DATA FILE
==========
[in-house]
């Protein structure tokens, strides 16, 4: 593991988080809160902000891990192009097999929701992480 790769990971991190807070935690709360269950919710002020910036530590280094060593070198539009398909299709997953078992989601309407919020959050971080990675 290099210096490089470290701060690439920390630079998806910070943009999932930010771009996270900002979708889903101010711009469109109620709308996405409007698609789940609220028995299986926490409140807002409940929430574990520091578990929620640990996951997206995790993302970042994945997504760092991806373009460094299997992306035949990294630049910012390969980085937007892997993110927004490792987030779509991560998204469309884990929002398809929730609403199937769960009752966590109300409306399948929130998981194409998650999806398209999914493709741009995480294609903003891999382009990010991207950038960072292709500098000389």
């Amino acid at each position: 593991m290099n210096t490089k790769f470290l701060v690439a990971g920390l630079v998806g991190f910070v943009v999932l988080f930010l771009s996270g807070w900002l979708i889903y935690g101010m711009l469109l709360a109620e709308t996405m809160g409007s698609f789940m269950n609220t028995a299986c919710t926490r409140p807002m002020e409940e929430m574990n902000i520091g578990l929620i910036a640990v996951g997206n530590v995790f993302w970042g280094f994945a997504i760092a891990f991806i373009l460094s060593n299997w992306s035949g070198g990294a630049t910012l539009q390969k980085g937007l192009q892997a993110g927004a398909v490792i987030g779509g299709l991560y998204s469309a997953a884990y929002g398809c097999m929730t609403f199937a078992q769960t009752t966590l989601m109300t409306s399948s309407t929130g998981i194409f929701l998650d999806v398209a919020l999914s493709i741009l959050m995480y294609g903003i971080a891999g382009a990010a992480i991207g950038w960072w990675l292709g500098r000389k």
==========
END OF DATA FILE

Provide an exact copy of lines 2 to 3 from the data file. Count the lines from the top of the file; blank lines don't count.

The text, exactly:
């Protein structure tokens, strides 16, 4: 593991988080809160902000891990192009097999929701992480 790769990971991190807070935690709360269950919710002020910036530590280094060593070198539009398909299709997953078992989601309407919020959050971080990675 290099210096490089470290701060690439920390630079998806910070943009999932930010771009996270900002979708889903101010711009469109109620709308996405409007698609789940609220028995299986926490409140807002409940929430574990520091578990929620640990996951997206995790993302970042994945997504760092991806373009460094299997992306035949990294630049910012390969980085937007892997993110927004490792987030779509991560998204469309884990929002398809929730609403199937769960009752966590109300409306399948929130998981194409998650999806398209999914493709741009995480294609903003891999382009990010991207950038960072292709500098000389």
């Amino acid at each position: 593991m290099n210096t490089k790769f470290l701060v690439a990971g920390l630079v998806g991190f910070v943009v999932l988080f930010l771009s996270g807070w900002l979708i889903y935690g101010m711009l469109l709360a109620e709308t996405m809160g409007s698609f789940m269950n609220t028995a299986c919710t926490r409140p807002m002020e409940e929430m574990n902000i520091g578990l929620i910036a640990v996951g997206n530590v995790f993302w970042g280094f994945a997504i760092a891990f991806i373009l460094s060593n299997w992306s035949g070198g990294a630049t910012l539009q390969k980085g937007l192009q892997a993110g927004a398909v490792i987030g779509g299709l991560y998204s469309a997953a884990y929002g398809c097999m929730t609403f199937a078992q769960t009752t966590l989601m109300t409306s399948s309407t929130g998981i194409f929701l998650d999806v398209a919020l999914s493709i741009l959050m995480y294609g903003i971080a891999g382009a990010a992480i991207g950038w960072w990675l292709g500098r000389k």